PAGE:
Preparing for PrEP: Estimating the size of the population eligible for HIV pre-exposure prophylaxis among men who have sex with men in England

Holly D. Mitchell, Sarika Desai, Hamish Mohammed*, Koh Jun Ong, Martina Furegato, Victoria Hall, Monica Desai, John Michael Saunders, Gwenda Hughes, Nigel Field, Owen Gill

*Corresponding author for this work

Research output: Contribution to journalArticlepeer-review

7 Citations (Scopus)

Abstract

Objectives The size of the population of men who have sex with men (MSM) who may be eligible for HIV pre-exposure prophylaxis (HIV-PrEP) in England remains unknown. To plan for a national PrEP implementation trial, we estimated the number of MSM attending sexual health clinics (SHCs) that may be eligible for HIV-PrEP in England. Methods Sexually transmitted infection (STI) surveillance data from 2010 to 2015 from the GUMCAD surveillance system were used to estimate the annual number of HIV-negative MSM who may be eligible for HIV-PrEP in England. Based on national eligibility criteria, we identified HIV-negative MSM attending SHCs with a HIV-negative test in the past year and used diagnosed bacterial STI (past year) in this group as a proxy for condomless sex and eligibility for HIV-PrEP. We estimated HIV incidence per 100 person-years (py) in these groups in 2014. Results During 2010-2015, the number of HIV-negative MSM attending SHCs with a HIV-negative test in the past year doubled from 14 643 to 29 023, and HIV incidence in this group was 1.9 (95%CI 1.6 to 2.2) per 100 py in 2014. In the same period, the subgroup with a bacterial STI diagnosis (past year), and therefore considered potentially eligible for HIV-PrEP in this analysis, increased from 4365 (30%) to 10 276 (35%). HIV incidence in this subgroup was 3.3 (95%CI 2.7 to 4.0) per 100 py in 2014. Conclusions In 2015, approximately 10 000 HIV-negative MSM were considered potentially eligible for HIV-PrEP based on clinic history in GUMCAD. These data were used to inform the initial recruitment target for the PrEP Impact Trial and will inform future evaluations at a population level.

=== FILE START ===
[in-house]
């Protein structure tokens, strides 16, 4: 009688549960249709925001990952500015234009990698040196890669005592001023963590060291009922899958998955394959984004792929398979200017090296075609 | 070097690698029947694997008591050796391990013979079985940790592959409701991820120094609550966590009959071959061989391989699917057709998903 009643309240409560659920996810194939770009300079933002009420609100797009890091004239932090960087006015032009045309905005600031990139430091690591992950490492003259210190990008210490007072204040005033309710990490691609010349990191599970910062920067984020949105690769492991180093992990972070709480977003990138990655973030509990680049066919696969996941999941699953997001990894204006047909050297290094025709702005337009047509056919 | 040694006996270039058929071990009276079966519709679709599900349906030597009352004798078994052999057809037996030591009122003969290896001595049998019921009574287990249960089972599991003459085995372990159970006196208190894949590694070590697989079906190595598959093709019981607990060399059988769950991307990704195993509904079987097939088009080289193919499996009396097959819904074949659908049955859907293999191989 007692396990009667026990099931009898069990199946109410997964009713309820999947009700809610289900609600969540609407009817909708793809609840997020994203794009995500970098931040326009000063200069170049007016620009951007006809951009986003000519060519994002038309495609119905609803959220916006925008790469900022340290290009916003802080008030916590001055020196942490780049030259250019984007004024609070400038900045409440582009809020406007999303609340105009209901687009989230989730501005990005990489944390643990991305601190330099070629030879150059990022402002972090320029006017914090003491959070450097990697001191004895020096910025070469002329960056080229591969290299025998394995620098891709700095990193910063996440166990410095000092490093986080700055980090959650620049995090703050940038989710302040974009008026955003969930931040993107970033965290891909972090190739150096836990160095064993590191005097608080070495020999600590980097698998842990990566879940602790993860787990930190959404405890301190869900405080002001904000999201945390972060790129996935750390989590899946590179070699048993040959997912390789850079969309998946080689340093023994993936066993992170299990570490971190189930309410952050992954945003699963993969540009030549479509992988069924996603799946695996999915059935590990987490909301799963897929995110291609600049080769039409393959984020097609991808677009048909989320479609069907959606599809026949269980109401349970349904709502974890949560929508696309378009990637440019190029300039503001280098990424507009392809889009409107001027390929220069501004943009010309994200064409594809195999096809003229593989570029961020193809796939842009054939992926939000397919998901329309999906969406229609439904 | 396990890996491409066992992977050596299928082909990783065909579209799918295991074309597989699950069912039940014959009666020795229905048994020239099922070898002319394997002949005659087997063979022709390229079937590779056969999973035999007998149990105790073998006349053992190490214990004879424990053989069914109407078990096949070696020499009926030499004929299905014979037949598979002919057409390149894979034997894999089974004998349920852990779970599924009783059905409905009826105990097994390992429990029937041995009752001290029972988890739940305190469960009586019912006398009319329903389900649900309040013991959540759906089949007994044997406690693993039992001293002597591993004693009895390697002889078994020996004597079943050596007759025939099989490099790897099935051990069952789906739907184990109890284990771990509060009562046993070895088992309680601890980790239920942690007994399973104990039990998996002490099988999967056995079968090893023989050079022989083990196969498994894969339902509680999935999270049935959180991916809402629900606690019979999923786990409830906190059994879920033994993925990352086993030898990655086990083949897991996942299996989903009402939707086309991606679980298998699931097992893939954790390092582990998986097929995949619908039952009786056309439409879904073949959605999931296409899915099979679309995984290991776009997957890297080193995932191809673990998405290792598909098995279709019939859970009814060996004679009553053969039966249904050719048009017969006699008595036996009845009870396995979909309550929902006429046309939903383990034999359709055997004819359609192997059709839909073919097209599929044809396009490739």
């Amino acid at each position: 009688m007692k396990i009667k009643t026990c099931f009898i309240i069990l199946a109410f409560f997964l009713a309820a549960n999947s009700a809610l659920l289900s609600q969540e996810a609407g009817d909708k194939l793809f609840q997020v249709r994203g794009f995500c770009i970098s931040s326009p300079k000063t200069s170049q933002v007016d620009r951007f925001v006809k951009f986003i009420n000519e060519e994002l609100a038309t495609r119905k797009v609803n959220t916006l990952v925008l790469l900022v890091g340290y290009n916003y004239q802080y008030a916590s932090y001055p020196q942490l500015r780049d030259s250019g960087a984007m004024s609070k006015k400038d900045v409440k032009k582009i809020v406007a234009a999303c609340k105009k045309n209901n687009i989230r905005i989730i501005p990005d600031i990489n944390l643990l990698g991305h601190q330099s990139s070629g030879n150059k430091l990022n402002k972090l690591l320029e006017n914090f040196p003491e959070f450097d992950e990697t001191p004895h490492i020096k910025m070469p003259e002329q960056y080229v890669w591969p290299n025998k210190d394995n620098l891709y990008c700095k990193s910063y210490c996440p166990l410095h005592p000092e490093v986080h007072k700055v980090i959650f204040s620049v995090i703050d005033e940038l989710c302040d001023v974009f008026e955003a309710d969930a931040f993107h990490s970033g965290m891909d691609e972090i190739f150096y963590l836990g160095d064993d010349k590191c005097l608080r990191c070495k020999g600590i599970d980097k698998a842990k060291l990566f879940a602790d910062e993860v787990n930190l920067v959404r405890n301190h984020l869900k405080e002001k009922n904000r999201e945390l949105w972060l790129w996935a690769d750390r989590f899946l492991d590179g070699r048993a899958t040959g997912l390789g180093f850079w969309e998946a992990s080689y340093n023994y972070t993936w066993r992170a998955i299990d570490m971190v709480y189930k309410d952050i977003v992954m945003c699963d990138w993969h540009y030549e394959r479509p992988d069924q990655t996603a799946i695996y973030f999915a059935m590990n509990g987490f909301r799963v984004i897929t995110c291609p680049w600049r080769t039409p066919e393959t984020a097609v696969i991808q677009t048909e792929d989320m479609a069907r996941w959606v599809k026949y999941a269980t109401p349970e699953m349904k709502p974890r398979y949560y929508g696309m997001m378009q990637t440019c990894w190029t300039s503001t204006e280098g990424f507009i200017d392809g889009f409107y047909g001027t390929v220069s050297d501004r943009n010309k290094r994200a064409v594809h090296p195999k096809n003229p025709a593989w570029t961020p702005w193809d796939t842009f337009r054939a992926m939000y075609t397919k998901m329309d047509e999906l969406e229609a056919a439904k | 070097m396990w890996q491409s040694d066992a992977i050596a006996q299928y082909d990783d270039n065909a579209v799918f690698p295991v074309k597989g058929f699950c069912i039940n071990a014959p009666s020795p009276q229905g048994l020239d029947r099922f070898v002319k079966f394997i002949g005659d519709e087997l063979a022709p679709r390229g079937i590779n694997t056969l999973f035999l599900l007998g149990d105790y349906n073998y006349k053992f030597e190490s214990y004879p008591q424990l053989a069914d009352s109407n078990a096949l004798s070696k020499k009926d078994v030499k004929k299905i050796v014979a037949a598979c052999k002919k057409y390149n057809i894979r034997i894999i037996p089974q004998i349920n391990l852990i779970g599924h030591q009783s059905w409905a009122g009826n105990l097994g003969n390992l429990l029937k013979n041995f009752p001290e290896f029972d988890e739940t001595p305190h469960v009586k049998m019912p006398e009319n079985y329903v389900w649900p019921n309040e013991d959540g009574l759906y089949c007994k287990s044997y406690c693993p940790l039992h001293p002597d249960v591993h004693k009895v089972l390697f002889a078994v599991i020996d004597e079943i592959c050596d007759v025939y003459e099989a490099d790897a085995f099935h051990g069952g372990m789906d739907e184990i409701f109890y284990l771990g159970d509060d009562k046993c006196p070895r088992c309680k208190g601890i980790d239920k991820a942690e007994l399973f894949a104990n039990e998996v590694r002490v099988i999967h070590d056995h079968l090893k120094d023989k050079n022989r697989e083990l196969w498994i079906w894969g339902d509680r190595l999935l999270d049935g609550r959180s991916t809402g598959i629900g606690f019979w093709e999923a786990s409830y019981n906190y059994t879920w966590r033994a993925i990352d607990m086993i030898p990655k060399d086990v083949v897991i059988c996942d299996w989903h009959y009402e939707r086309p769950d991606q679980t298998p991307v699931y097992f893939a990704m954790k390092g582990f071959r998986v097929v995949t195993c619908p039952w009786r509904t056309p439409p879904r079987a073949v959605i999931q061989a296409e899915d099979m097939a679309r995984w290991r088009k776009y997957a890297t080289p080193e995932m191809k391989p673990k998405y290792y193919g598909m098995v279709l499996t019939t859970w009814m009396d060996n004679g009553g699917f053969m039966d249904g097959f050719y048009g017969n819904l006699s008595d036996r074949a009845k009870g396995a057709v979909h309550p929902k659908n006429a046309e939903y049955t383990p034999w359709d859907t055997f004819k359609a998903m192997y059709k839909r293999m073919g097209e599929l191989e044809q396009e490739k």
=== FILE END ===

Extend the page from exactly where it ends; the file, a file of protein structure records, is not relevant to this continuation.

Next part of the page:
Original languageEnglish
Pages (from-to)484-487
Number of pages4
JournalSexually Transmitted Infections
Volume95
Issue number7
DOIs
Publication statusPublished - 1 Nov 2019

Bibliographical note

Publisher Copyright:
© Author(s) (or their employer(s)) 2019. No commercial re-use. See rights and permissions. Published by BMJ.

Keywords

  • HIV
  • gay men
  • policy
  • public health
  • surveillance

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